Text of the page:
TEHRAN, Young Journalists Club (YJC) -NASA and United Launch Alliance engineers are preparing to launch the space agency's newest ice-measuring satellite into orbit around Earth's poles.
ICESat-2 is scheduled to be carried into space by a ULA Delta II rocket on Saturday morning. If weather and technology cooperate, the rocket and satellite will blast-off from California's Vandenberg Air Force Base at 8:46 a.m. ET.
The launch will be broadcast live on NASA TV.
"The U.S. Air Force 30th Space Wing weather officer reported they are predicting a 100 percent chance of favorable weather on launch day," NASA wrote in an update on Friday.
ICESat-2's only instrument is a laser system designed to measure the height of Earth's surface -- most importantly, sea ice's height. The sea ice's height will help scientists measure its thickness.
"ICESat-2 will let us get at the thickness by measuring the sea ice freeboard -- that's the height of the sea ice above the ocean," Tom Neumann, ICESat-2's deputy project scientist, told UPI. "A larger freeboard directly corresponds to a great sea ice thickness, given that we know the relative density of ocean water and ice."
Because the satellite's instrument can shoot six laser pulses -- not just one -- at high speeds, ICESat-2 will be able to observe changes in sea ice coverage and thickness in unprecedented detail. Scientists will be able to combine the new ice-related data with measurements captured by a variety of other satellites and instruments, helping scientists uncover hidden relationships between ice and other ocean and atmospheric phenomena -- wind, current, temperature, precipitation and more.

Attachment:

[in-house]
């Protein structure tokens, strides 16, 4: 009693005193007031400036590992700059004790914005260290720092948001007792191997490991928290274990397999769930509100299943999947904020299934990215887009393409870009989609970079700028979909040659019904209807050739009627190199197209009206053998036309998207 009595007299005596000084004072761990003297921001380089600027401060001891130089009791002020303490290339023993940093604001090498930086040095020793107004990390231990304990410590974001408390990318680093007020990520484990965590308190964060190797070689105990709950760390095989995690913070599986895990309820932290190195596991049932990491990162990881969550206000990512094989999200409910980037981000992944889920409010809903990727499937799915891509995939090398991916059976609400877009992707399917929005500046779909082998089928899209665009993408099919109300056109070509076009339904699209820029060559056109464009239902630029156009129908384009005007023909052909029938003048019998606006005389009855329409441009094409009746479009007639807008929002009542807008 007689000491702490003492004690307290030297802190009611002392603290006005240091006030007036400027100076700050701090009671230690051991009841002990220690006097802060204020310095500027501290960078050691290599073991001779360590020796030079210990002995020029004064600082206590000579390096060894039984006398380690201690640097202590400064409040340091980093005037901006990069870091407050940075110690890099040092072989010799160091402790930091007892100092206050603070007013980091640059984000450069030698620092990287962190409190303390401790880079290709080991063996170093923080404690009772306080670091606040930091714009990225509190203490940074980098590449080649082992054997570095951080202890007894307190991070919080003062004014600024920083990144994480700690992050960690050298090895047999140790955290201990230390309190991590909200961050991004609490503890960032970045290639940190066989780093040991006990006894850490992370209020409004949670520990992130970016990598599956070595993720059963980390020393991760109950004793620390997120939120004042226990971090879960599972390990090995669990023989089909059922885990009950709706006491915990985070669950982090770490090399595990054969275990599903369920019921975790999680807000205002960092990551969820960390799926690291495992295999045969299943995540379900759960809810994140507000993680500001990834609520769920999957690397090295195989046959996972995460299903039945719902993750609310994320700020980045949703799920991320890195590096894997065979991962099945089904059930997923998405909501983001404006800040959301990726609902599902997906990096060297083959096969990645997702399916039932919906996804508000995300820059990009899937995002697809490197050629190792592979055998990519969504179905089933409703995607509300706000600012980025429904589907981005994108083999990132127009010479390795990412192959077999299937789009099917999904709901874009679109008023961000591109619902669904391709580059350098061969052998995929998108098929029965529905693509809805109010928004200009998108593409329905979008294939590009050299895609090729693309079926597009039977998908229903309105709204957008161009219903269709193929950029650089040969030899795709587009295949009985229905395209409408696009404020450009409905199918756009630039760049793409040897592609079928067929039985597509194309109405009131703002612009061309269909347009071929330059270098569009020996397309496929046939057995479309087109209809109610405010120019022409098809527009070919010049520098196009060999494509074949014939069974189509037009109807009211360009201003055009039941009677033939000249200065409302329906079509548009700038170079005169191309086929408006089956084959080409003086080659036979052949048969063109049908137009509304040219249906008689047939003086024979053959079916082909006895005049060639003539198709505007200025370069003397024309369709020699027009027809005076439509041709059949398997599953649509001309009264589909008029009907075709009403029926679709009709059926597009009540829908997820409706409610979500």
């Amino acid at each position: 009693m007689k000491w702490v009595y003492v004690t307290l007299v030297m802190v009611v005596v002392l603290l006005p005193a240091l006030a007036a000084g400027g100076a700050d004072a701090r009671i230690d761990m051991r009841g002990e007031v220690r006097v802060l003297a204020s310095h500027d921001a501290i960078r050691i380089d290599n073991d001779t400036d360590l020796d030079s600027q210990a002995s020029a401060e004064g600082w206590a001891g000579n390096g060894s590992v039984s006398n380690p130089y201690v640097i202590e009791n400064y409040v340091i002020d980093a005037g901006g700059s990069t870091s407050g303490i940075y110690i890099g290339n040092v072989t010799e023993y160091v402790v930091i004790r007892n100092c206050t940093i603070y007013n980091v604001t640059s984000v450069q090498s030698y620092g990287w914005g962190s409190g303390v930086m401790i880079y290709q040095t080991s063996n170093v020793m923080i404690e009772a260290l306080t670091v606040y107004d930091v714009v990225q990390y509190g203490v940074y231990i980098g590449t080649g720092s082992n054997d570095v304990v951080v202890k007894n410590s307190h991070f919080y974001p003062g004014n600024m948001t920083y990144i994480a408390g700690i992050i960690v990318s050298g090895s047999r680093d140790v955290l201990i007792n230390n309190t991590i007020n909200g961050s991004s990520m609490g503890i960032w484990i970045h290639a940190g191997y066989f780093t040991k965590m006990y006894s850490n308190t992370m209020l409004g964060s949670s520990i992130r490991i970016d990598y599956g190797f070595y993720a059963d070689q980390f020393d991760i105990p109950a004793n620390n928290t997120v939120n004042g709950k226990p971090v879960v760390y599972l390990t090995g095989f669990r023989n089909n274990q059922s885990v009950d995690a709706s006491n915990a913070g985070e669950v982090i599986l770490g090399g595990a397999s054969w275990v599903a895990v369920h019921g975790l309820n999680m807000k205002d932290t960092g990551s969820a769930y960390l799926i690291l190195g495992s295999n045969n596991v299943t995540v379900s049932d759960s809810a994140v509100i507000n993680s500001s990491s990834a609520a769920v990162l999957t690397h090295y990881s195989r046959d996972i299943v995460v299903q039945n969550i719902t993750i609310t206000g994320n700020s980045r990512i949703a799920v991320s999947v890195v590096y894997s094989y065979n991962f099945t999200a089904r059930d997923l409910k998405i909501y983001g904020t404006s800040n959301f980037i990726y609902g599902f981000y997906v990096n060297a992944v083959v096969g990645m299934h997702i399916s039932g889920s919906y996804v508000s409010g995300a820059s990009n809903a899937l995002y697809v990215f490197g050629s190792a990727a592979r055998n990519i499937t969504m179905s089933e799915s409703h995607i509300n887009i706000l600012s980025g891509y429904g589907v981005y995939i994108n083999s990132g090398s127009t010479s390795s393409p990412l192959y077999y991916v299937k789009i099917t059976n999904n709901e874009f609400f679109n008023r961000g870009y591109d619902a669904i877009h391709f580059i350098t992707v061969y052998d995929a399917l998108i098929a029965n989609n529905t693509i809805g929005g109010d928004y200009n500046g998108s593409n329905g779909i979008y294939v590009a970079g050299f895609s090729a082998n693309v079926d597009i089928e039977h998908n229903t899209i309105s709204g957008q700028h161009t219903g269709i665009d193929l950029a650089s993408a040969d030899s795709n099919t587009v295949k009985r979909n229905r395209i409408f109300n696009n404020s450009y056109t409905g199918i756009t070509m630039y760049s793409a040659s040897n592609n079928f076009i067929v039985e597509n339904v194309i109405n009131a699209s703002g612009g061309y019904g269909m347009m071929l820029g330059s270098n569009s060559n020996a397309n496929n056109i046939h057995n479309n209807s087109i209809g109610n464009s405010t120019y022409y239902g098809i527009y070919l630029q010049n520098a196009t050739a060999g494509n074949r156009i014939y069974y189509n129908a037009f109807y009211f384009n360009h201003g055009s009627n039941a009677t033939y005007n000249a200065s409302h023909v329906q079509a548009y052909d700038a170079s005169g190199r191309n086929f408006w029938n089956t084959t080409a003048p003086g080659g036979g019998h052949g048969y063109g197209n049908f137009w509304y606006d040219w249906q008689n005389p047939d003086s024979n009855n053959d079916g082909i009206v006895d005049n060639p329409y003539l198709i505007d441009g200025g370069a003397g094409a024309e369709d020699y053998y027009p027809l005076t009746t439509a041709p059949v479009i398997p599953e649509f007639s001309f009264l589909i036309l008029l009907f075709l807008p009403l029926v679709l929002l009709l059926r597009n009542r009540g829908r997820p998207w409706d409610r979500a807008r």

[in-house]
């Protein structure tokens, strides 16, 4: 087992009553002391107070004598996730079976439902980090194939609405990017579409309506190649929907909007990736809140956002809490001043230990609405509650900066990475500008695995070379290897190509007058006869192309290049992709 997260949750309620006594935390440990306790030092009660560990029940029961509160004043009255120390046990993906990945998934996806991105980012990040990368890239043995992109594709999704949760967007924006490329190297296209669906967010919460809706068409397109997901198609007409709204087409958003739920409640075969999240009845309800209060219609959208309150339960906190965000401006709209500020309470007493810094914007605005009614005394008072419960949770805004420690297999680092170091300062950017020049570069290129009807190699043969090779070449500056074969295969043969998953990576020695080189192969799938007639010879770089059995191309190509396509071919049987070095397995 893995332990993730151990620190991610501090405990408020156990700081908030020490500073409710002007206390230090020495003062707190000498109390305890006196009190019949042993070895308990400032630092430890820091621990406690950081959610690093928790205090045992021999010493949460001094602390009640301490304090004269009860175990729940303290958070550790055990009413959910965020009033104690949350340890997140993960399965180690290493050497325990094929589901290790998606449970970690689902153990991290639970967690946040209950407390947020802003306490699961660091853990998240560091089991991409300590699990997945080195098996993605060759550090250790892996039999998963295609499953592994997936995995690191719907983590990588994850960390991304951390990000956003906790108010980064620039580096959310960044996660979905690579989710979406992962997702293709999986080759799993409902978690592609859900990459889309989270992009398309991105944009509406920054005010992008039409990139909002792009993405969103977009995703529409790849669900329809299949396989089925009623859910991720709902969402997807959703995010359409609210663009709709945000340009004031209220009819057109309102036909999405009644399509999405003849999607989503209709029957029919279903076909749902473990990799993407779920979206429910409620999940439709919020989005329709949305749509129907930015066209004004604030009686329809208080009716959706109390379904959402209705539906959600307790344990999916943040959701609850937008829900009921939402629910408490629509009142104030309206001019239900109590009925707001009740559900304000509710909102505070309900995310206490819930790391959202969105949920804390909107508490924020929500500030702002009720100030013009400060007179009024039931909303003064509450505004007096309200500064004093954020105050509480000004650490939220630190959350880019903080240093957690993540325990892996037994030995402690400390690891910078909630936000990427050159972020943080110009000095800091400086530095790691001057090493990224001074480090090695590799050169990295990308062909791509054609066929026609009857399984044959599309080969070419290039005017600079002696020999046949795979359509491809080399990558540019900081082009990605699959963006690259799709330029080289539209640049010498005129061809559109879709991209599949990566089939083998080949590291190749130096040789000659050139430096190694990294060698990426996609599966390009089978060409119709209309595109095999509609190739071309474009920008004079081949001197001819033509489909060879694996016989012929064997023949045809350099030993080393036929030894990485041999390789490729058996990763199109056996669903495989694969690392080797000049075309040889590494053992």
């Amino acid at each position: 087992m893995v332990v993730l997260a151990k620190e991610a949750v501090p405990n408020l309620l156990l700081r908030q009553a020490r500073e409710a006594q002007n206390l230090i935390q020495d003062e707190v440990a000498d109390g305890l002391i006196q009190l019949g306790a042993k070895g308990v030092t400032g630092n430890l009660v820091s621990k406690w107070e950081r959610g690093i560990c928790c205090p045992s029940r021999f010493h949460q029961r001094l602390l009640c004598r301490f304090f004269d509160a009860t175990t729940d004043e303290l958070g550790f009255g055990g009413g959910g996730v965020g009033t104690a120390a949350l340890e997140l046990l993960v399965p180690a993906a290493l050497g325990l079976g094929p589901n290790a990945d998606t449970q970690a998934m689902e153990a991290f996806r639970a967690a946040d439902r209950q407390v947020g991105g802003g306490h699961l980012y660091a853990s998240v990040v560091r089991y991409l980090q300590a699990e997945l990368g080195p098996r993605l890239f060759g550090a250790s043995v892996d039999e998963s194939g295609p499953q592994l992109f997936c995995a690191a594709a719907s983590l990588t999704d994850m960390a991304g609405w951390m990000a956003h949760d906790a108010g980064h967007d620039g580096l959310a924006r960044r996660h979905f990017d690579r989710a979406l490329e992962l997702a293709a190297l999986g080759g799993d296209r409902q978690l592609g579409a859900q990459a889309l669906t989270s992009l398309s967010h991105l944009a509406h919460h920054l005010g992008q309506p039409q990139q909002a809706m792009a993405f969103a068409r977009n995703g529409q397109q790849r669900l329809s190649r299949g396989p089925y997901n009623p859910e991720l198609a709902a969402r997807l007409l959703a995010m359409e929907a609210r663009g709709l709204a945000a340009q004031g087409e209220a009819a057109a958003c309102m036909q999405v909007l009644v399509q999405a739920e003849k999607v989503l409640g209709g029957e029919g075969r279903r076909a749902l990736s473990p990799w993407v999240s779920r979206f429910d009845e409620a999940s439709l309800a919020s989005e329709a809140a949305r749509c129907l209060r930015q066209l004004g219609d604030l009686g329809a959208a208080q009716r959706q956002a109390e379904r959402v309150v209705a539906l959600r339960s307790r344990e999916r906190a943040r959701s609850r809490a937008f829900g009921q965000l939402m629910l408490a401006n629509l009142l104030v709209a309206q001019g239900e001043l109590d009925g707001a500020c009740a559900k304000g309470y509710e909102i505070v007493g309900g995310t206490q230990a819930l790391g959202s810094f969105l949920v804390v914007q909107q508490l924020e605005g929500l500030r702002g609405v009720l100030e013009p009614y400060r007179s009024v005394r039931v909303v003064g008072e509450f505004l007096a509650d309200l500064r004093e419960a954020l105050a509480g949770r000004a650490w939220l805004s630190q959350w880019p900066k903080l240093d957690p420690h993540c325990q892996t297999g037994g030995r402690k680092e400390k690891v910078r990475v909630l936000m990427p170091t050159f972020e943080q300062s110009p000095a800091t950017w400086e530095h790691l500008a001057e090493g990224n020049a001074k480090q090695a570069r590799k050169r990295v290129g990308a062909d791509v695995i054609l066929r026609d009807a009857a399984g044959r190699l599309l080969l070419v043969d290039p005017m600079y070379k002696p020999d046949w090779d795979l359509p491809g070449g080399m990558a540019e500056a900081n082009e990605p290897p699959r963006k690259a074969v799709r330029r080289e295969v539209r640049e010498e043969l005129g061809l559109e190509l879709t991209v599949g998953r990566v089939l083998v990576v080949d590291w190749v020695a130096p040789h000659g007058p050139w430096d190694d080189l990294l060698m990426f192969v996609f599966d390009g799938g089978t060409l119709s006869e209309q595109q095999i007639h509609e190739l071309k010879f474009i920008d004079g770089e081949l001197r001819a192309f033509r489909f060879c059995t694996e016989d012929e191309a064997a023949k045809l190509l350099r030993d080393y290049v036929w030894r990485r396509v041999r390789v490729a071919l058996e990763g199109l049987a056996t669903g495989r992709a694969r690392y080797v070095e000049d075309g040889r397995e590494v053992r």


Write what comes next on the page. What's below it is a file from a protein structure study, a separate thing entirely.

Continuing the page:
In addition to measuring minute changes in sea and land ice, ICE-Sat-2 will use it's height-measuring lasers to track sea levels, ocean waves and forest canopies.
"Science often moves forward when scientists figure out new and more precise ways to measure things, and with ICESat-2, and that's exactly what we're going to do," NASA scientist Tom Wagner told UPI. "There's going to be a lot of unexpected science to come out of this mission."
If all goes well on Saturday, the launch will be ULA's Delta II rocket's 153rd success -- and it's last. ULA is retiring the model. The retirement means ULA will have to rely even more heavily on its workhorse rocket, the Atlas V.